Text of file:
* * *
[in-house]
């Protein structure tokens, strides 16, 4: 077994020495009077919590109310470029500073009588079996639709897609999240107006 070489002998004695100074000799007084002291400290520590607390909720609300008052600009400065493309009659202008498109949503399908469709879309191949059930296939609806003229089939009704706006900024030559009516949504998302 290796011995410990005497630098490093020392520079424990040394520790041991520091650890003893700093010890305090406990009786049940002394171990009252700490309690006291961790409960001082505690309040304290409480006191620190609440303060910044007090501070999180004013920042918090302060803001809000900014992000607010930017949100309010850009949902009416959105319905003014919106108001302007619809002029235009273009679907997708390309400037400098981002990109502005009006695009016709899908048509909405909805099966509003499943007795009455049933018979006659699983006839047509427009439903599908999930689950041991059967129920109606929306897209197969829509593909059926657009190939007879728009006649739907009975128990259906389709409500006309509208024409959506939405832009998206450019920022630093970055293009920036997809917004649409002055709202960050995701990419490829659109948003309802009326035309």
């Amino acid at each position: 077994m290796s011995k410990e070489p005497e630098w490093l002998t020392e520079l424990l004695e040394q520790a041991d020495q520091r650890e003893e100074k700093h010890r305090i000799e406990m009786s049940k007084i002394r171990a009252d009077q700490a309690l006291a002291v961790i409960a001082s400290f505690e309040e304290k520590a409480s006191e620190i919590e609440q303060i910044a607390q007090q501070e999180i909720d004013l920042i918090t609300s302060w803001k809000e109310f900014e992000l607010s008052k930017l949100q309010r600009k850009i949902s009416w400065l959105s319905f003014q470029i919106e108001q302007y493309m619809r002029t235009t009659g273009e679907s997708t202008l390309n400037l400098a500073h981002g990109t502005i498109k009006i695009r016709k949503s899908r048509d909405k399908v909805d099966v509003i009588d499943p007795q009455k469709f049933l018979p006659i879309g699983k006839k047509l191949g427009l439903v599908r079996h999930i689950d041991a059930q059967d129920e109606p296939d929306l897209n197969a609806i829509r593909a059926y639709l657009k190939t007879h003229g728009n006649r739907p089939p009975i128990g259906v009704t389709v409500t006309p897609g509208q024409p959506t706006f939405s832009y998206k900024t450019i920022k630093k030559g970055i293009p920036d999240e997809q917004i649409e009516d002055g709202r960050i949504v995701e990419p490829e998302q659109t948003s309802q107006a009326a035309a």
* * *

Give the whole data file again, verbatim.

[in-house]
């Protein structure tokens, strides 16, 4: 077994020495009077919590109310470029500073009588079996639709897609999240107006 070489002998004695100074000799007084002291400290520590607390909720609300008052600009400065493309009659202008498109949503399908469709879309191949059930296939609806003229089939009704706006900024030559009516949504998302 290796011995410990005497630098490093020392520079424990040394520790041991520091650890003893700093010890305090406990009786049940002394171990009252700490309690006291961790409960001082505690309040304290409480006191620190609440303060910044007090501070999180004013920042918090302060803001809000900014992000607010930017949100309010850009949902009416959105319905003014919106108001302007619809002029235009273009679907997708390309400037400098981002990109502005009006695009016709899908048509909405909805099966509003499943007795009455049933018979006659699983006839047509427009439903599908999930689950041991059967129920109606929306897209197969829509593909059926657009190939007879728009006649739907009975128990259906389709409500006309509208024409959506939405832009998206450019920022630093970055293009920036997809917004649409002055709202960050995701990419490829659109948003309802009326035309």
């Amino acid at each position: 077994m290796s011995k410990e070489p005497e630098w490093l002998t020392e520079l424990l004695e040394q520790a041991d020495q520091r650890e003893e100074k700093h010890r305090i000799e406990m009786s049940k007084i002394r171990a009252d009077q700490a309690l006291a002291v961790i409960a001082s400290f505690e309040e304290k520590a409480s006191e620190i919590e609440q303060i910044a607390q007090q501070e999180i909720d004013l920042i918090t609300s302060w803001k809000e109310f900014e992000l607010s008052k930017l949100q309010r600009k850009i949902s009416w400065l959105s319905f003014q470029i919106e108001q302007y493309m619809r002029t235009t009659g273009e679907s997708t202008l390309n400037l400098a500073h981002g990109t502005i498109k009006i695009r016709k949503s899908r048509d909405k399908v909805d099966v509003i009588d499943p007795q009455k469709f049933l018979p006659i879309g699983k006839k047509l191949g427009l439903v599908r079996h999930i689950d041991a059930q059967d129920e109606p296939d929306l897209n197969a609806i829509r593909a059926y639709l657009k190939t007879h003229g728009n006649r739907p089939p009975i128990g259906v009704t389709v409500t006309p897609g509208q024409p959506t706006f939405s832009y998206k900024t450019i920022k630093k030559g970055i293009p920036d999240e997809q917004i649409e009516d002055g709202r960050i949504v995701e990419p490829e998302q659109t948003s309802q107006a009326a035309a």